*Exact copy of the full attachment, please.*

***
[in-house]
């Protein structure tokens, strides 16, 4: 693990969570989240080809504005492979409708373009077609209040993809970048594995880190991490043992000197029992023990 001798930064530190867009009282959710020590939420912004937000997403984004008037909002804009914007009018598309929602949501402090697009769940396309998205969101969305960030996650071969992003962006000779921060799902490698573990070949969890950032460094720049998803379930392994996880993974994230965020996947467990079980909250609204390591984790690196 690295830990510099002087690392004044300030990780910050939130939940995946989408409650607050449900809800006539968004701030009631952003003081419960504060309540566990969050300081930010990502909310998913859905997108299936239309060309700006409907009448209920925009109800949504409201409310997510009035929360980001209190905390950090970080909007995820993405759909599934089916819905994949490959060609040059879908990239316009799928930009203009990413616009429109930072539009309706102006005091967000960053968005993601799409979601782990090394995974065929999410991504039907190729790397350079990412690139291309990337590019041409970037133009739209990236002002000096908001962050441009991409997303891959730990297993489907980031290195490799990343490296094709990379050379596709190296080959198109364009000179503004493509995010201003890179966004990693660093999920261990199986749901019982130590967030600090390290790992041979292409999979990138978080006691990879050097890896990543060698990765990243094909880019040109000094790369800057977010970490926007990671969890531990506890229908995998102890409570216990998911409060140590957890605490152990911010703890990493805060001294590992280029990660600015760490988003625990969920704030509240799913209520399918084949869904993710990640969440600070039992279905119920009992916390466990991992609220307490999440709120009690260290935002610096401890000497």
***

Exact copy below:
[in-house]
């Protein structure tokens, strides 16, 4: 693990969570989240080809504005492979409708373009077609209040993809970048594995880190991490043992000197029992023990 001798930064530190867009009282959710020590939420912004937000997403984004008037909002804009914007009018598309929602949501402090697009769940396309998205969101969305960030996650071969992003962006000779921060799902490698573990070949969890950032460094720049998803379930392994996880993974994230965020996947467990079980909250609204390591984790690196 690295830990510099002087690392004044300030990780910050939130939940995946989408409650607050449900809800006539968004701030009631952003003081419960504060309540566990969050300081930010990502909310998913859905997108299936239309060309700006409907009448209920925009109800949504409201409310997510009035929360980001209190905390950090970080909007995820993405759909599934089916819905994949490959060609040059879908990239316009799928930009203009990413616009429109930072539009309706102006005091967000960053968005993601799409979601782990090394995974065929999410991504039907190729790397350079990412690139291309990337590019041409970037133009739209990236002002000096908001962050441009991409997303891959730990297993489907980031290195490799990343490296094709990379050379596709190296080959198109364009000179503004493509995010201003890179966004990693660093999920261990199986749901019982130590967030600090390290790992041979292409999979990138978080006691990879050097890896990543060698990765990243094909880019040109000094790369800057977010970490926007990671969890531990506890229908995998102890409570216990998911409060140590957890605490152990911010703890990493805060001294590992280029990660600015760490988003625990969920704030509240799913209520399918084949869904993710990640969440600070039992279905119920009992916390466990991992609220307490999440709120009690260290935002610096401890000497």